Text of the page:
Ulna
Trochlea
Articular cartilage
of the trochlear
notch
(a) Median sagittal section through right elbow (lateral view)
Figure 8.11a
Elbow Joint
• Anular ligament—surrounds head of radius
• Two capsular ligaments restrict side-to-side
movement:
– Ulnar collateral ligament
– Radial collateral ligament
Humerus
Anular
ligament
Radius
Lateral
epicondyle
Articular
capsule
Radial
collateral
ligament
Olecranon
process
Ulna
(b) Lateral view of right elbow joint
Figure 8.11b
Articular
capsule
Anular
ligament
Humerus
Coronoid
process
Medial
epicondyle
Radius
Ulnar
collateral
ligament
Ulna
(d) Medial view of right elbow
Figure 8.11d
Hip (Coxal) Joint
• Ball-and-socket joint
• Head of the femur articulates with the
acetabulum
• Good range of motion, but limited by the
deep socket
• Acetabular labrum—enhances depth of socket
Coxal (hip) bone
Articular cartilage
Acetabular
labrum
Femur
Ligament of
the head of
the femur
(ligamentum
teres)
Synovial cavity
Articular capsule
(a) Frontal section through the right hip joint
Figure 8.12a
Hip Joint
Reinforcing ligaments:
• Iliofemoral ligament
• Pubofemoral ligament
• Ischiofemoral ligament
• Ligamentum teres
Iliofemoral
ligament
Ischium
Ischiofemoral
ligament
Greater
trochanter
of femur
(c) Posterior view of right hip joint, capsule in place
Figure 8.12c
Anterior inferior
iliac spine
Iliofemoral
ligament
Pubofemoral
ligament
Greater
trochanter
(d) Anterior view of right hip joint, capsule in place
Figure 8.12d
Temporomandibular Joint (TMJ)
• Mandibular condyle articulates with the
temporal bone
• Two types of movement
– Hinge—depression and elevation of mandible
– Gliding—e.g. side-to-side (lateral excursion)
grinding of teeth
• Most easily dislocated joint in the body
Mandibular fossa
Articular tubercle
Zygomatic process
Infratemporal fossa
External
acoustic
meatus
Lateral
ligament
Articular
capsule
Ramus of
mandible
(a) Location of the joint in the skull
Figure 8.13a
Mandibular
fossa
Articular disc
Articular
tubercle
Superior
joint
cavity
Articular
capsule
Synovial
membranes
Mandibular
condyle
Ramus of
Inferior joint
mandible
cavity
(b) Enlargement of a sagittal section through the joint
Figure 8.13b
Superior view
Outline of
the mandibular
fossa
Lateral excursion: lateral (side-to-side) movements of the
mandible
Figure 8.13c
Common Joint Injuries
• Sprains
– The ligaments are stretched or torn
– Partial tears slowly repair themselves
– Complete ruptures require prompt surgical repair
• Cartilage tears
–
–
–
–
Due to compression and shear stress
Fragments may cause joint to lock or bind
Cartilage rarely repairs itself
Repaired with arthroscopic surgery
Common Joint Injuries
• Dislocations (luxations)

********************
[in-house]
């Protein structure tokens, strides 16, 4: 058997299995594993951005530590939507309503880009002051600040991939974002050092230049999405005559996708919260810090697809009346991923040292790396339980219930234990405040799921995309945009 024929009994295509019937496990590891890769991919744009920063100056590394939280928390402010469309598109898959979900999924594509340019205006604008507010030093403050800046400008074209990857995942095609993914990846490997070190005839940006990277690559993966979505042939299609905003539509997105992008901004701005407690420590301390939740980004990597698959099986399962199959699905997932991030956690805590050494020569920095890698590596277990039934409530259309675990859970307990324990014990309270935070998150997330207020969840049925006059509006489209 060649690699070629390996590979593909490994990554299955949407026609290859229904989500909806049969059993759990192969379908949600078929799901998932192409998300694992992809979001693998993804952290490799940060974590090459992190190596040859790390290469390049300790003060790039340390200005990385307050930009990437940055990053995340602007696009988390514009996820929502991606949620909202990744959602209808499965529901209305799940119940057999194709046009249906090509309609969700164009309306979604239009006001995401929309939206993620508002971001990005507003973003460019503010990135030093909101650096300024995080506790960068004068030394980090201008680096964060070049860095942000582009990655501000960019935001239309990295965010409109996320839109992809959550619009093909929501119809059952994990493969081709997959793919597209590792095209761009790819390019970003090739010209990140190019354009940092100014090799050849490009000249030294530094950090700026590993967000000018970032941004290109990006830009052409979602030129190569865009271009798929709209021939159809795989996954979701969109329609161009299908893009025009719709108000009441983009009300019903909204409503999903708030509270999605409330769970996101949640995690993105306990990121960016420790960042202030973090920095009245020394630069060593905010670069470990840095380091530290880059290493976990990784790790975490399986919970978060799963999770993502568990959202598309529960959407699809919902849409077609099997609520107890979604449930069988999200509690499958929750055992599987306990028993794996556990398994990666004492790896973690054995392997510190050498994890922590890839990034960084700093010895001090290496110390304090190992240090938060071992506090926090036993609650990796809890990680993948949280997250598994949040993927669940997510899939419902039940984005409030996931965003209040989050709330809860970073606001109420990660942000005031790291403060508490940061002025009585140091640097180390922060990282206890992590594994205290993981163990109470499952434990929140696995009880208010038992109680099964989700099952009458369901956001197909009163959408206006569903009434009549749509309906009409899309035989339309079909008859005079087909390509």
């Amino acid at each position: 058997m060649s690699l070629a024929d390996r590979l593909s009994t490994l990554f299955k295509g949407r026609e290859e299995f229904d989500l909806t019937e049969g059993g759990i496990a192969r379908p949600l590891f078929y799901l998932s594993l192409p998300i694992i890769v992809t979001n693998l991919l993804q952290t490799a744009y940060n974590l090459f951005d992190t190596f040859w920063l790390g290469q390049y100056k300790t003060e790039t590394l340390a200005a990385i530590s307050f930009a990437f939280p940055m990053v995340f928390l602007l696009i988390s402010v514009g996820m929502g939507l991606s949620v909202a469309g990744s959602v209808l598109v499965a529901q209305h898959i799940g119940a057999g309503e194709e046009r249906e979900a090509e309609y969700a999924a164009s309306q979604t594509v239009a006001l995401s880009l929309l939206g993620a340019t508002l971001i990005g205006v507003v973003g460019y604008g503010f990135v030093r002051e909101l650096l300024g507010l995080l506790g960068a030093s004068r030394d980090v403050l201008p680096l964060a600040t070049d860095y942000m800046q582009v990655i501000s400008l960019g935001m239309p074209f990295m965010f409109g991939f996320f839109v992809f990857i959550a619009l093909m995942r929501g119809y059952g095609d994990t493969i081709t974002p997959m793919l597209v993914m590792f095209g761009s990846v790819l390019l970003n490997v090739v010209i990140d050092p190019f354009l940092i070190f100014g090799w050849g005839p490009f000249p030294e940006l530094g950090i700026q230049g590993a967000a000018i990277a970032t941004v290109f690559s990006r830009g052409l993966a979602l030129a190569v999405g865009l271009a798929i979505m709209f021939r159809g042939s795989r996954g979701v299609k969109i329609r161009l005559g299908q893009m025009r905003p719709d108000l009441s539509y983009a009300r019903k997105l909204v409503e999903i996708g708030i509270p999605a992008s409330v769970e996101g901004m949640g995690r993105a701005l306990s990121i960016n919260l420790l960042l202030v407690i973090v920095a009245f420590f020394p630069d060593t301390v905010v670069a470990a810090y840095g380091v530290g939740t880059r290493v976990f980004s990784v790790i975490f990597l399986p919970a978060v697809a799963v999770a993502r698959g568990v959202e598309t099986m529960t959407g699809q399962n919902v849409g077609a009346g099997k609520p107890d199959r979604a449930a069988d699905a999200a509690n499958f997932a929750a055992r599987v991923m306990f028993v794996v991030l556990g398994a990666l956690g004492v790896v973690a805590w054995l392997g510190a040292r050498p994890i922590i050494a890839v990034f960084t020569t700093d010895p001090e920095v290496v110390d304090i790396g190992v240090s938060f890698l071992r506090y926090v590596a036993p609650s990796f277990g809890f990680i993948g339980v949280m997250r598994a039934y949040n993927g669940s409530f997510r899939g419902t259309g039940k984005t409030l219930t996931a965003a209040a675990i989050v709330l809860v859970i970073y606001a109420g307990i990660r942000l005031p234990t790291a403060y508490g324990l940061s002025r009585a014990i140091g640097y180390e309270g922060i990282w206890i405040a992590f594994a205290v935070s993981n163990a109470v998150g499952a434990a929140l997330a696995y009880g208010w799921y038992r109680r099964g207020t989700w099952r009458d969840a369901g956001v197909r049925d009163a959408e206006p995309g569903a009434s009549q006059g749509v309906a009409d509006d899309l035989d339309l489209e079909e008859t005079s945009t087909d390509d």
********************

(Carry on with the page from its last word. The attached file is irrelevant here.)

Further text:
– Occur when bones are forced
out of alignment
– Accompanied by sprains,
inflammation, and joint
immobilization
– Caused by serious falls or playing
sports
• Subluxation—partial
dislocation of a joint
Inflammatory and Degenerative
Conditions
• Bursitis
– An inflammation of a bursa, usually caused by a
blow or friction
– Treated with rest and ice and, if severe, antiinflammatory drugs
• Tendonitis
– Inflammation of tendon sheaths typically caused
by overuse
– Symptoms and treatment similar to bursitis
Arthritis
• >100 different types of inflammatory or
degenerative diseases that damage joints
• Most widespread crippling disease in the U.S.
• Symptoms; pain, stiffness, and swelling of a
joint
• Acute forms: caused by bacteria, treated with
antibiotics
• Chronic forms: osteoarthritis, rheumatoid
arthritis, and gouty arthritis
Osteoarthritis (OA)
• Common, irreversible, degenerative (“wear-and-tear”)
arthritis
• 85% of all Americans develop OA, more women than
men
• Probably related to the normal aging process
• More cartilage is destroyed than replaced in badly
aligned or overworked joints
• Exposed bone ends thicken, enlarge, form bone spurs,
and restrict movement
• Treatment: moderate activity, mild pain relievers,
capsaicin creams, glucosamine and chondroitin sulfate
Rheumatoid Arthritis (RA)
• Chronic, inflammatory, autoimmune disease
of unknown cause
• Onset: 40 -50 years
• 3x more women
• Signs and symptoms include joint pain and
swelling (usually bilateral), anemia,
osteoporosis, muscle weakness, and
cardiovascular problems
Rheumatoid Arthritis
• Synovitis, inflammation, pannus formation,
cartilage erosion, scar tissue forms, bones
connect (ankylosis)
Gouty Arthritis
• Uric acid crystals in joints and soft tissues,
inflammation
• More common in men
• Typically affects the joint at the base of the great toe
• In untreated gouty arthritis,
the bone ends fuse and
immobilize the joint
• Treatment: drugs, plenty of
water, avoidance of alcohol
Lyme Disease
• Caused by bacteria transmitted by the bites of
ticks
• Symptoms: skin rash, flu-like symptoms, and
foggy thinking
• May lead to joint pain and arthritis
• Treatment: antibiotics
Developmental Aspects of Joints
• By embryonic week 8, synovial joints resemble adult
joints
• A joint’s size, shape, and flexibility are modified by
use
• Advancing years take their toll:
– Ligaments and tendons shorten and weaken
– Intervertebral discs become more likely to
herniate
– Most people in their 70s have some degree of OA
• Exercise!!!!!!
Document related concepts

Anatomical terminology wikipedia, lookup

Anatomical terms of location wikipedia, lookup

Scapula wikipedia, lookup

Skull wikipedia, lookup